But what is so important about reaching the benchmark of 5%? We might look at that next.

What About the Five Percent?

THIS FOLLOWING chart shows the benefits a party would receive based on the different percentages of party votes they get in the upcoming election. If a party gets 1% of the party votes, political donations becomes tax deductable, allowing for more political donations for the parties. If party votes reaches 2%, in the next legislator elections, there is no mandatory requirement of pushing out 10 district candidates, and the party can directly run for election through the party lists. Here, the party will be able to save more money by not having to spend it on the electorate district participatory deposits.

If party votes reaches 3.5%, there will be a 50NTD subsidy for every vote a party receives in this upcoming election for the next 4 years until the next election.This allows for a continuous flow of funding, giving the smaller parties enough funds so they would not succumb to corporate financial influence. Lastly, if party votes reaches 5%, a party will be given two legislator-at-large seats, allowing for presence and decision-making say in the legislative.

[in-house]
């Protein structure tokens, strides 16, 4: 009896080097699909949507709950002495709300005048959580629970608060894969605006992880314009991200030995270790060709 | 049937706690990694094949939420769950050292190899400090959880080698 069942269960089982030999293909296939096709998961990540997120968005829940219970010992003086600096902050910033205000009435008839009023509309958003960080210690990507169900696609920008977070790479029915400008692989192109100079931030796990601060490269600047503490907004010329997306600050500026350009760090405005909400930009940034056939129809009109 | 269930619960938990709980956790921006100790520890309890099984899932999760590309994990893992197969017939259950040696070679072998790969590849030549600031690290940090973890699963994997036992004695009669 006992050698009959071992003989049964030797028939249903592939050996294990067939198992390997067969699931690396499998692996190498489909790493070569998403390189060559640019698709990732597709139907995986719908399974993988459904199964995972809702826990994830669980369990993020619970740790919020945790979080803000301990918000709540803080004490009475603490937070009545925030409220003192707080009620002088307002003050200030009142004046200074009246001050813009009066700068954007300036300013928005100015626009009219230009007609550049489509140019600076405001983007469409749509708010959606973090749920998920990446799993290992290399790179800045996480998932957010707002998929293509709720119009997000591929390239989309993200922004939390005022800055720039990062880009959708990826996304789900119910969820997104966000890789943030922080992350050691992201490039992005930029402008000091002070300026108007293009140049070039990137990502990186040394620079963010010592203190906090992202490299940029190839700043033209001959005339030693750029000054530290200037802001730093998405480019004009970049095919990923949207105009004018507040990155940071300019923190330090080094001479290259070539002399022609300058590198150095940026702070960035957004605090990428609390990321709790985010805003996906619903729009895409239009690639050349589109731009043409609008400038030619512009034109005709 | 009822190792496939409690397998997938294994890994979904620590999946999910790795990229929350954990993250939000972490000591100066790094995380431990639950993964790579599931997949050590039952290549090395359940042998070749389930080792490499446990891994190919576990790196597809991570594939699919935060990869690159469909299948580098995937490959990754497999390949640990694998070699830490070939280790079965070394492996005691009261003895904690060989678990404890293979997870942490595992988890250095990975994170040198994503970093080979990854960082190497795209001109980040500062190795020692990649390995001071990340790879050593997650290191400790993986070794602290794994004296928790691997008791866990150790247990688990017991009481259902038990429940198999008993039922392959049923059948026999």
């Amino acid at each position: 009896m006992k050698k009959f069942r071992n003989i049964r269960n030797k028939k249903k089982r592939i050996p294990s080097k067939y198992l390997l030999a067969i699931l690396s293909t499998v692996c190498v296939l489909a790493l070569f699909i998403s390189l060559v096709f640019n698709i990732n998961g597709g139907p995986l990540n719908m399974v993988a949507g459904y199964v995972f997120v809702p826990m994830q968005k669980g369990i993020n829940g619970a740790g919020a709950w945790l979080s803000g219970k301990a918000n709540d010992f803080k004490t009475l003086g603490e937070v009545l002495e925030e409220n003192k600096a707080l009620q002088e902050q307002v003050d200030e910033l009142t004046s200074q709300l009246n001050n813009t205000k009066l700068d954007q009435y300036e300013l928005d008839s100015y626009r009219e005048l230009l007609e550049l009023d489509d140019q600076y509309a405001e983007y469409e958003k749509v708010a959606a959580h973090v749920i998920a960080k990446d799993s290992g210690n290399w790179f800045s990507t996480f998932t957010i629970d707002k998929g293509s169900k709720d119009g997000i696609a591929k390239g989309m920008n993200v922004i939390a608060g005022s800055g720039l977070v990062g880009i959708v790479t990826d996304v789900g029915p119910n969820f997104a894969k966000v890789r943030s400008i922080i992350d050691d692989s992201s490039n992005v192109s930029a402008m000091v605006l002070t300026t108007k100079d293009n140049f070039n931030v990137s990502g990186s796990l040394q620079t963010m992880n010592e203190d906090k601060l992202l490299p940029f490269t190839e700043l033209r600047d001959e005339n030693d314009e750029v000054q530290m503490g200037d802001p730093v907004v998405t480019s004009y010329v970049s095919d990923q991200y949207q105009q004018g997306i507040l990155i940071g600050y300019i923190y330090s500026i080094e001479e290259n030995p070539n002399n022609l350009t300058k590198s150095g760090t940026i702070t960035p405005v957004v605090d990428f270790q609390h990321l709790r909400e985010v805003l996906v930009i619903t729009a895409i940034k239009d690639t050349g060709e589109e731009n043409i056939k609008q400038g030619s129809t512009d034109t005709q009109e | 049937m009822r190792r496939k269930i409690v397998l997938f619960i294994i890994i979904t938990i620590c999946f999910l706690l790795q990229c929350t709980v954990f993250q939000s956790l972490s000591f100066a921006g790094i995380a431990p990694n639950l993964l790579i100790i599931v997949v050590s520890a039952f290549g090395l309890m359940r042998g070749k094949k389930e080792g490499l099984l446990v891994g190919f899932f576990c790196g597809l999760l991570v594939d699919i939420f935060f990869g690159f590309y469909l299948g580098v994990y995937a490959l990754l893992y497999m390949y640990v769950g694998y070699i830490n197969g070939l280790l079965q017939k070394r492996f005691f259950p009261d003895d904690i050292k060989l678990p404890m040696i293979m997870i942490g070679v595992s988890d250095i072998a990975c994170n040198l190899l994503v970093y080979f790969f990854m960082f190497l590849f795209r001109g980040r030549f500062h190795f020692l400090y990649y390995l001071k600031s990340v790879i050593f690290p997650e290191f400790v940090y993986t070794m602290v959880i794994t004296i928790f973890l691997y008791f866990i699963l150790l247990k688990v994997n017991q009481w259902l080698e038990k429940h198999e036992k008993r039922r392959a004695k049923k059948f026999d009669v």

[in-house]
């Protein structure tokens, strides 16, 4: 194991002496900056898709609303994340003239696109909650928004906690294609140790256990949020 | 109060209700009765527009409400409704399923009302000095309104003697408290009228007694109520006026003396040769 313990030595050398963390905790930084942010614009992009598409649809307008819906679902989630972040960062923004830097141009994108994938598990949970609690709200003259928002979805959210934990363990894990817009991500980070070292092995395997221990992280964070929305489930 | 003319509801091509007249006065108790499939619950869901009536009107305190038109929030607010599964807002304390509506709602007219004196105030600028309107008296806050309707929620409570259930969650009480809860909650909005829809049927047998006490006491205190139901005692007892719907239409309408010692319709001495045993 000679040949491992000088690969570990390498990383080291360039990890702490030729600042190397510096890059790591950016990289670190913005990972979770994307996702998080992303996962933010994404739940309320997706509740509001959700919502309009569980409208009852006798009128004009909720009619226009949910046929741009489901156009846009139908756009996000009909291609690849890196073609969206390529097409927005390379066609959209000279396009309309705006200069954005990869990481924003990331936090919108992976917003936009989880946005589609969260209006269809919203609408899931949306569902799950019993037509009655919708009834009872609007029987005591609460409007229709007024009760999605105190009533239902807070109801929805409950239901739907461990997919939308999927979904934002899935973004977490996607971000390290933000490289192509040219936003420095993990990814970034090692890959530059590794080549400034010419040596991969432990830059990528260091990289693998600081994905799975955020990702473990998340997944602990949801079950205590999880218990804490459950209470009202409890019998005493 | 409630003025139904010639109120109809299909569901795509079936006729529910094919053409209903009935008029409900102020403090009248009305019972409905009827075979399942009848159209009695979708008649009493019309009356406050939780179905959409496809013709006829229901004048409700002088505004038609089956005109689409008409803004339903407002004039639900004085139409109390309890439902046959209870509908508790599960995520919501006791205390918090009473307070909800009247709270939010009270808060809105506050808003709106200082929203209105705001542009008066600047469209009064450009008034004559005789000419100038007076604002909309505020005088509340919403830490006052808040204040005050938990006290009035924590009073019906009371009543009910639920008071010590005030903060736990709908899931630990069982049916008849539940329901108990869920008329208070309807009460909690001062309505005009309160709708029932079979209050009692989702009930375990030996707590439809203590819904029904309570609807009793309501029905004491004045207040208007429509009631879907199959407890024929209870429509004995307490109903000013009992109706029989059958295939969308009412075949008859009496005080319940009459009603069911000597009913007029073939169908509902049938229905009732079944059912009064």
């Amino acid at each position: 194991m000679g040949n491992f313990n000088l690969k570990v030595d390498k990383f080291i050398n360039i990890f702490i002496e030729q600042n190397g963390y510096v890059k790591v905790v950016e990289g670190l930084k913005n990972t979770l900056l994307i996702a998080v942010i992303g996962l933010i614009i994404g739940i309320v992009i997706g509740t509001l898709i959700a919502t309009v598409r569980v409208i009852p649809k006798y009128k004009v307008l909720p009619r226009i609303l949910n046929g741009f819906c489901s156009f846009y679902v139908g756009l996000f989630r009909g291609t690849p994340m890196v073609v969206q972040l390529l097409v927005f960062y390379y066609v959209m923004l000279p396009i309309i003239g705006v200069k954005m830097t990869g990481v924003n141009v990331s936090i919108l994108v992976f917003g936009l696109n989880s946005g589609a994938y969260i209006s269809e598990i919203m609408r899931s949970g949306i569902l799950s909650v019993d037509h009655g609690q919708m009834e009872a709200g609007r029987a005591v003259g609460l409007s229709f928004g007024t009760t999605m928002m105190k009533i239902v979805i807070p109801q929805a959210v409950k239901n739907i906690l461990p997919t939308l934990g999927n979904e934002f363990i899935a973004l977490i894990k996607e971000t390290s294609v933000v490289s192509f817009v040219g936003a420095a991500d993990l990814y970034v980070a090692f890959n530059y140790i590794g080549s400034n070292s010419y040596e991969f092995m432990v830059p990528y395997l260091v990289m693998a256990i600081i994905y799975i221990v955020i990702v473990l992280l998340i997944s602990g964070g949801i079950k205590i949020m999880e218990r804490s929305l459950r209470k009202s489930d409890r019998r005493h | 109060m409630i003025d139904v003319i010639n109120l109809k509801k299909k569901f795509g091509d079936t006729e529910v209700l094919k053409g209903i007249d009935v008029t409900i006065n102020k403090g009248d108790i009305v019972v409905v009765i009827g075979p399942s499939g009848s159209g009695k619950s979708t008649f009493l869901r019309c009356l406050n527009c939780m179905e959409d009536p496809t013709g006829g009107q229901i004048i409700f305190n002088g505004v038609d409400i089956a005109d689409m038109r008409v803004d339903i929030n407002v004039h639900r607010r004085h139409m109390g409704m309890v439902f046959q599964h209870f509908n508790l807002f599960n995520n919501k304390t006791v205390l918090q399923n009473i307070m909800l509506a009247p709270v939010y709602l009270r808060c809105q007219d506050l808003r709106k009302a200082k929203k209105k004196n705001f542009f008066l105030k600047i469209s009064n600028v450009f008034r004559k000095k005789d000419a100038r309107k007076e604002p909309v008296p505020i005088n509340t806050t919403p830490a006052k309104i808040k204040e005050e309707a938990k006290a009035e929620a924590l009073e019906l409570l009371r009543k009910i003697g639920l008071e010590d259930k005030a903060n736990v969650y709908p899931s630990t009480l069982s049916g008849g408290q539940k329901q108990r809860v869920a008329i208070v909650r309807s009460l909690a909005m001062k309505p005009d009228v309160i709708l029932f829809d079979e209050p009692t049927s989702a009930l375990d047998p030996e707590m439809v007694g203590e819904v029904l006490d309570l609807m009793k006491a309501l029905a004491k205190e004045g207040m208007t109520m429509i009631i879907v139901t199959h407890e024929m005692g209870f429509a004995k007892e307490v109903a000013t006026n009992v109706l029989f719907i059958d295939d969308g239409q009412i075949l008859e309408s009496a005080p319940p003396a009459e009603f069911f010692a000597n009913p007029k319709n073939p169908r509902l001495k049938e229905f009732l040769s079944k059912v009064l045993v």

2newbloom.hackpad.com_Uy3ajA3QQAV_pPhoto credit: 葉立斌 | Knowing

Hence, this is why party votes are given much weight in this year’s election. The party votes would seem to decide the fate of these new parties, and the possibility of Taiwan transitioning into a more diversified political environment. So what exactly is the more strategic way to vote?

Conclusion: Is there a Right Voting Strategy?

THE RACE IS on, and different voices are making different arguments on social media, with some calling for the concentration of votes for the DPP for strategic reasons, while others are calling for a diffusion of votes to the small parties

Is there a right voting strategy? Essentially it boils down to what exactly is a voter hoping to see in the legislative. If it is about ousting the party that has always been in majority out of the legislative, does it make sense to vote solely on the DPP if it will allow for them to become yet another KMT? If Taiwan is looking into diversifying its political environment, giving chances to new parties, and providing for various forms of checks and balances, then voting for the smaller parties would be the right choice in the long term.